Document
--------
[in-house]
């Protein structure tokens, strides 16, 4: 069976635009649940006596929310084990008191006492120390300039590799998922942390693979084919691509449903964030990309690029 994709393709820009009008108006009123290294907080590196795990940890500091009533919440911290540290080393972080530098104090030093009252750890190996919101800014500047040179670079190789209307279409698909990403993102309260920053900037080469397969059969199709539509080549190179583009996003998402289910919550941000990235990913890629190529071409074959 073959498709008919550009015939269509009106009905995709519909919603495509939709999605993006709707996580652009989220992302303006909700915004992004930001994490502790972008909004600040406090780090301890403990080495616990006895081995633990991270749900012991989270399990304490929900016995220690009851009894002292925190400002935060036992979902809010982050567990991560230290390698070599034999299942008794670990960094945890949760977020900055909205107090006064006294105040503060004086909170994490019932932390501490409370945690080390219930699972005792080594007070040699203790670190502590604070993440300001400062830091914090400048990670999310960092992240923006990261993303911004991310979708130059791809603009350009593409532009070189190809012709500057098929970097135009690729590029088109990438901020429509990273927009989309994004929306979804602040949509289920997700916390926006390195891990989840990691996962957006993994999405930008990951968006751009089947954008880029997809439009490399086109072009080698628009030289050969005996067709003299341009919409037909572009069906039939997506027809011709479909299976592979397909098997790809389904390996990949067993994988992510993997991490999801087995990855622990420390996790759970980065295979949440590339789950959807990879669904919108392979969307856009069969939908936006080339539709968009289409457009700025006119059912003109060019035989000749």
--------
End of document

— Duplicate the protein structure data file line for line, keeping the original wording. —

[in-house]
């Protein structure tokens, strides 16, 4: 069976635009649940006596929310084990008191006492120390300039590799998922942390693979084919691509449903964030990309690029 994709393709820009009008108006009123290294907080590196795990940890500091009533919440911290540290080393972080530098104090030093009252750890190996919101800014500047040179670079190789209307279409698909990403993102309260920053900037080469397969059969199709539509080549190179583009996003998402289910919550941000990235990913890629190529071409074959 073959498709008919550009015939269509009106009905995709519909919603495509939709999605993006709707996580652009989220992302303006909700915004992004930001994490502790972008909004600040406090780090301890403990080495616990006895081995633990991270749900012991989270399990304490929900016995220690009851009894002292925190400002935060036992979902809010982050567990991560230290390698070599034999299942008794670990960094945890949760977020900055909205107090006064006294105040503060004086909170994490019932932390501490409370945690080390219930699972005792080594007070040699203790670190502590604070993440300001400062830091914090400048990670999310960092992240923006990261993303911004991310979708130059791809603009350009593409532009070189190809012709500057098929970097135009690729590029088109990438901020429509990273927009989309994004929306979804602040949509289920997700916390926006390195891990989840990691996962957006993994999405930008990951968006751009089947954008880029997809439009490399086109072009080698628009030289050969005996067709003299341009919409037909572009069906039939997506027809011709479909299976592979397909098997790809389904390996990949067993994988992510993997991490999801087995990855622990420390996790759970980065295979949440590339789950959807990879669904919108392979969307856009069969939908936006080339539709968009289409457009700025006119059912003109060019035989000749």